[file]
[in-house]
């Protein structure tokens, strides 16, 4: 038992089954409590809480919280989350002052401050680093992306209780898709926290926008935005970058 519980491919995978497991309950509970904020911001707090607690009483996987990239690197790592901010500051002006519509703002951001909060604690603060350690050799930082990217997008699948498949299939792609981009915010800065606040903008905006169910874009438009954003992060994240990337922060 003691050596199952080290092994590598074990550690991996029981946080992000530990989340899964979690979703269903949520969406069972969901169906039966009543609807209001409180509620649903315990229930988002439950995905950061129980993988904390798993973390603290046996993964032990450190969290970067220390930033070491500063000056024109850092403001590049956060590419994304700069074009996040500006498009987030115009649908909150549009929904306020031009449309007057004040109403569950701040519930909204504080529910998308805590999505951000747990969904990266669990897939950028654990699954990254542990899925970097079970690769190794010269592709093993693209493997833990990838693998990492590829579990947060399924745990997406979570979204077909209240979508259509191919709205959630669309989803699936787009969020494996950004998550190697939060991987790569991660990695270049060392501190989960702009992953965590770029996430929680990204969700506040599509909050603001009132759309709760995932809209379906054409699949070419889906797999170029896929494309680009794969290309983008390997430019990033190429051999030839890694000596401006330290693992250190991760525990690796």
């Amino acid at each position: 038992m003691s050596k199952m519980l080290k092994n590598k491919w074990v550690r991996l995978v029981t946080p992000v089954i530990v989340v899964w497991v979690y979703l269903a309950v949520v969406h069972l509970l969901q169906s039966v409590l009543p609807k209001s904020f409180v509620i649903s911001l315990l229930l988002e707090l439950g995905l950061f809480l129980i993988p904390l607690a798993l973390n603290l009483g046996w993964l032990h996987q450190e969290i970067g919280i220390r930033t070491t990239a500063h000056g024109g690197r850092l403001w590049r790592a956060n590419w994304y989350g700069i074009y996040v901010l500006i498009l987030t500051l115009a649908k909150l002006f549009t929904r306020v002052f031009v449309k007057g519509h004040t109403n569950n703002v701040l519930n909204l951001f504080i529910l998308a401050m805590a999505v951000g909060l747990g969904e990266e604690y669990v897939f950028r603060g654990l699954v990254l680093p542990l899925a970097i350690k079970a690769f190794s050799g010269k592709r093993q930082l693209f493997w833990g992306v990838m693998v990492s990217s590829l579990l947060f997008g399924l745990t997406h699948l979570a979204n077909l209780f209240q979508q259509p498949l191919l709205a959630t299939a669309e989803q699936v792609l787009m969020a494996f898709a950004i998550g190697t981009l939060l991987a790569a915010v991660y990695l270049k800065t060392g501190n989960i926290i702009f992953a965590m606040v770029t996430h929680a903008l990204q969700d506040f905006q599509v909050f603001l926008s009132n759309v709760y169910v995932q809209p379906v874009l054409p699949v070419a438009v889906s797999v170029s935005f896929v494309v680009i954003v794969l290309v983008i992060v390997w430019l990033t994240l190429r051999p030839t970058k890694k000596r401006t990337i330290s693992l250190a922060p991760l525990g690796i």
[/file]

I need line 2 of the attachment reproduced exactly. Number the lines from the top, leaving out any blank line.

């Protein structure tokens, strides 16, 4: 038992089954409590809480919280989350002052401050680093992306209780898709926290926008935005970058 519980491919995978497991309950509970904020911001707090607690009483996987990239690197790592901010500051002006519509703002951001909060604690603060350690050799930082990217997008699948498949299939792609981009915010800065606040903008905006169910874009438009954003992060994240990337922060 003691050596199952080290092994590598074990550690991996029981946080992000530990989340899964979690979703269903949520969406069972969901169906039966009543609807209001409180509620649903315990229930988002439950995905950061129980993988904390798993973390603290046996993964032990450190969290970067220390930033070491500063000056024109850092403001590049956060590419994304700069074009996040500006498009987030115009649908909150549009929904306020031009449309007057004040109403569950701040519930909204504080529910998308805590999505951000747990969904990266669990897939950028654990699954990254542990899925970097079970690769190794010269592709093993693209493997833990990838693998990492590829579990947060399924745990997406979570979204077909209240979508259509191919709205959630669309989803699936787009969020494996950004998550190697939060991987790569991660990695270049060392501190989960702009992953965590770029996430929680990204969700506040599509909050603001009132759309709760995932809209379906054409699949070419889906797999170029896929494309680009794969290309983008390997430019990033190429051999030839890694000596401006330290693992250190991760525990690796």